For a serious hunter, the knife is one of the most important pieces of equipment he or she will ever buy. It serves so many functions while in the forest that it should never be neglected or left behind. A good knife can be used to clear a trail, cutting the branches from trees to make for better shooting lanes. It can be used to help in the construction of a deer blind, another thing that the hunter must do well in order to succeed. It can also, of course, be used to skin and gut a deer or other prey once it has been taken down with a rifle or bow. At this stage more than any other, a knife needs to be of the highest quality and the best construction so as not to inhibit the process. There are many knives on the market, and the hunter would be well-advised to pick out the best one they can find, the knife that is the most well-built and that fits their needs most completely.
Now, there are three different blade shapes to be chosen from, and all have their upsides, depending what the hunter will be using the knife for. In order to get a sense of the best knives on the market, one should consider all different blade shapes, as they are all examples of the best knives for certain purposes. The main three shapes are the Skinner, the Drop Point, and the Clip Point. Each one needs to be broken down in detail in order for the hunter to make an educated decision that he or she will not regret when out in the field.
First, the Skinner. As the name implies, this is a great knife for skinning game. It also works well for gutting game, meaning it is very good at the primary functions that a hunting knife needs to excel at. The shape of the blade is more blunt and rounded than other knives. This may seem like a poor idea; one may wonder how a knife shaped this way can work very well at all. In truth, however, this is a great shape for a skinning knife. The shape helps to keep the hunter from damaging the meat of the animal, something tricky to do with other knives. Maybe more importantly, depending what reasons one has for hunting the game, this type of knife also keeps from damaging the skin, which can then be dried and kept as a memento of a successful hunt. A good example of this knife is the Buck 103 Skinner Fixed Blade, which is a good deal at under fifty dollars.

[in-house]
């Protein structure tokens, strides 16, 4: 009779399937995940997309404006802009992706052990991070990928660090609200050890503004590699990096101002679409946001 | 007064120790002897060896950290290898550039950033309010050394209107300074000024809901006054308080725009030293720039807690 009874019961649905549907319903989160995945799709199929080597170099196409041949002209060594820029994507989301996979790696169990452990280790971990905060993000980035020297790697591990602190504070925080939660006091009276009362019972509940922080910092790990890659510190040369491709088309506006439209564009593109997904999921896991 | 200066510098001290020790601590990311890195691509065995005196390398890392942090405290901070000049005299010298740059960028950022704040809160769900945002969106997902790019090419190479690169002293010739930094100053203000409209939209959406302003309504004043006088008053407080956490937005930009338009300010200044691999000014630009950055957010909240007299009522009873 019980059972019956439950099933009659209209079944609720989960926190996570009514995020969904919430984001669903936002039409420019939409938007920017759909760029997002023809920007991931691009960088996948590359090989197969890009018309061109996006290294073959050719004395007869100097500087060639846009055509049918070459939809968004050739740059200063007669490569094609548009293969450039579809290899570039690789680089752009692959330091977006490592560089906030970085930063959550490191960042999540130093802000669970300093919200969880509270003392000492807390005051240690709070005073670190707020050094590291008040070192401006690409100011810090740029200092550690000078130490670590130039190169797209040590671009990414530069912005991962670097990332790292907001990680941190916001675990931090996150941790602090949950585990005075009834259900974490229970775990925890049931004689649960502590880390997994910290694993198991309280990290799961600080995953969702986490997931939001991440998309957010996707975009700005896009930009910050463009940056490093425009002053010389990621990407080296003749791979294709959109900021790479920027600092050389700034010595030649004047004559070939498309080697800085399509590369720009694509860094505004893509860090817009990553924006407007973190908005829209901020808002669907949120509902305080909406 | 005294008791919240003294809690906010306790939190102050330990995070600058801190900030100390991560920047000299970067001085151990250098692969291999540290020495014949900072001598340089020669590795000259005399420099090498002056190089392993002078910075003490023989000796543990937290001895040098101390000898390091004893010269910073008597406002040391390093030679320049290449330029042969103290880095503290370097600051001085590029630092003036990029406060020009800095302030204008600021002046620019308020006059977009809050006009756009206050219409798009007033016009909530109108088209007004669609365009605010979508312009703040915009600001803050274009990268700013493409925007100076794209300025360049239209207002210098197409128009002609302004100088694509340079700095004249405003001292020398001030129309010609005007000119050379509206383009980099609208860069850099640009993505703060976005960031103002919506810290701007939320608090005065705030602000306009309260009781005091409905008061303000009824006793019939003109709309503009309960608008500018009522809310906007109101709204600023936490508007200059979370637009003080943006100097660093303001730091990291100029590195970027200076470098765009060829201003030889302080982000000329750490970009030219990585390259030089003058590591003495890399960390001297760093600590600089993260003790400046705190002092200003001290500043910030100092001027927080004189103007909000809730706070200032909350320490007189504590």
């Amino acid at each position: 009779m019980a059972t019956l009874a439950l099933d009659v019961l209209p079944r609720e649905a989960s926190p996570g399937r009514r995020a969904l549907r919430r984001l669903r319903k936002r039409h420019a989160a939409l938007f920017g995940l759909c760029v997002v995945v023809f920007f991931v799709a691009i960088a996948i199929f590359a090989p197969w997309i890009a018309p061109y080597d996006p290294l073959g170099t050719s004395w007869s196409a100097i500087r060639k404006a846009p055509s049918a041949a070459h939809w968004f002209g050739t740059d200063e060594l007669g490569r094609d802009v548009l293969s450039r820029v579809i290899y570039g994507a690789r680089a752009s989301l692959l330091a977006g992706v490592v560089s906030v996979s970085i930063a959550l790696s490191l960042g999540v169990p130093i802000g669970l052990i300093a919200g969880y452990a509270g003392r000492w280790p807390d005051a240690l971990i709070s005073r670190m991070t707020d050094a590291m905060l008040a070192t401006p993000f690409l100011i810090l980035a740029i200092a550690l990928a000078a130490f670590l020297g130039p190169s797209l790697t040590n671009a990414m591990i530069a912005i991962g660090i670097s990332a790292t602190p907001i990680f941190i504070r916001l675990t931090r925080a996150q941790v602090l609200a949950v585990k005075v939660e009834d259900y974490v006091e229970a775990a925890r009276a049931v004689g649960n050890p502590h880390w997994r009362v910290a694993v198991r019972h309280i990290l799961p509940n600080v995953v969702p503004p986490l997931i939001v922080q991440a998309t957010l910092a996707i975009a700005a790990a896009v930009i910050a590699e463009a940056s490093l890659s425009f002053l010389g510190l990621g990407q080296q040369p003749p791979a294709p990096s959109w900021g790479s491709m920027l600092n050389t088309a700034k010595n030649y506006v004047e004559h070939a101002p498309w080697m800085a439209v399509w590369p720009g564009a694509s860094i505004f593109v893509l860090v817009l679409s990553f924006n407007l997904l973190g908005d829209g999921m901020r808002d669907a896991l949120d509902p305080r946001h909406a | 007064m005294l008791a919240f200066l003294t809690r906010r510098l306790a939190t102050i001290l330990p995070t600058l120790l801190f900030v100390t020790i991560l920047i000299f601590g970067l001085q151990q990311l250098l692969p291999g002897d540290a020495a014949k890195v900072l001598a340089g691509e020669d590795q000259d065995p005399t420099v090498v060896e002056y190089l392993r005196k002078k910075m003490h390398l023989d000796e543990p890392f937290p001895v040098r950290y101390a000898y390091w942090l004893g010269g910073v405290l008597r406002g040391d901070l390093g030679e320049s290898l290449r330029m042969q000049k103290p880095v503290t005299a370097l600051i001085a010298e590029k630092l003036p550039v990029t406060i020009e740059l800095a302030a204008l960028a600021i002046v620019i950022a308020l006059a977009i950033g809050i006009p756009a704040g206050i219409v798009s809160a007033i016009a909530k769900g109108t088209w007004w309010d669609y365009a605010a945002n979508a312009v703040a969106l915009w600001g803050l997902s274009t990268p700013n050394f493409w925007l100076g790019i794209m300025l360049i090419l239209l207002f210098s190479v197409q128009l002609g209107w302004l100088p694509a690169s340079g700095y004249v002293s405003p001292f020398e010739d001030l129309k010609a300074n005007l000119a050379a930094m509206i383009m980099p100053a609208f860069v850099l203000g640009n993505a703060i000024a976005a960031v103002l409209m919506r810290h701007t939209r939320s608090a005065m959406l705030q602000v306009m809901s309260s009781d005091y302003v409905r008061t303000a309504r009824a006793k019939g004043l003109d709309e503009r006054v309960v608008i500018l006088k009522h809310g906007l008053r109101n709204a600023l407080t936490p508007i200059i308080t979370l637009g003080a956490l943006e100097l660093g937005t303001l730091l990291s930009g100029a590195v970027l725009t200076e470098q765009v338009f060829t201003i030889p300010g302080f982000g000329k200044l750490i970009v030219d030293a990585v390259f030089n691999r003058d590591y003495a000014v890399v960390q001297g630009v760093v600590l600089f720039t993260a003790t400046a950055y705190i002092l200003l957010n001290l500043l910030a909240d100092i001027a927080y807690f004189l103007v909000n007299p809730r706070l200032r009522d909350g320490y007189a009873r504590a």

Next, the Drop Point. This is quite similar to the Skinner, but has more of a pronounced point. This point can serve may uses, and makes the knife more of an all-purpose knife, great for camping and working at other tasks — such as clearing those shooting lanes or building up the blind. This is a well-balanced knife, as it can do more in the forest than the Skinner, though it is not as good at the actual skinning of an animal. Still, if one plans on doing anything else with the knife, this type of blade is a great choice. A good example is the Big Rock Fixed Blade Knife, from Gerber Knives.
Finally, the Clip Point. Even more than the above, this is a general, all-purpose knife. It has a sharper point that is more pronounced and a long blade. For skinning alone, this is not that highly recommended — though it is up to the task, it does not excel at it. Still, the experienced hunter knows that many other situations arise in the forest. For those situations, this is an excellent choice. A good example is the sleek and lethal-looking Black Fighting Knife, a seven inch weapon from Ka-Bar Knives.
What it comes down to overall is the hunter deciding what best suits their needs. There are many great knives out there, and many that will do all they are supposed to and more. While the above are some of the best on the market, the hunter will have to inventory what they need and buy appropriately in order to be satisfied.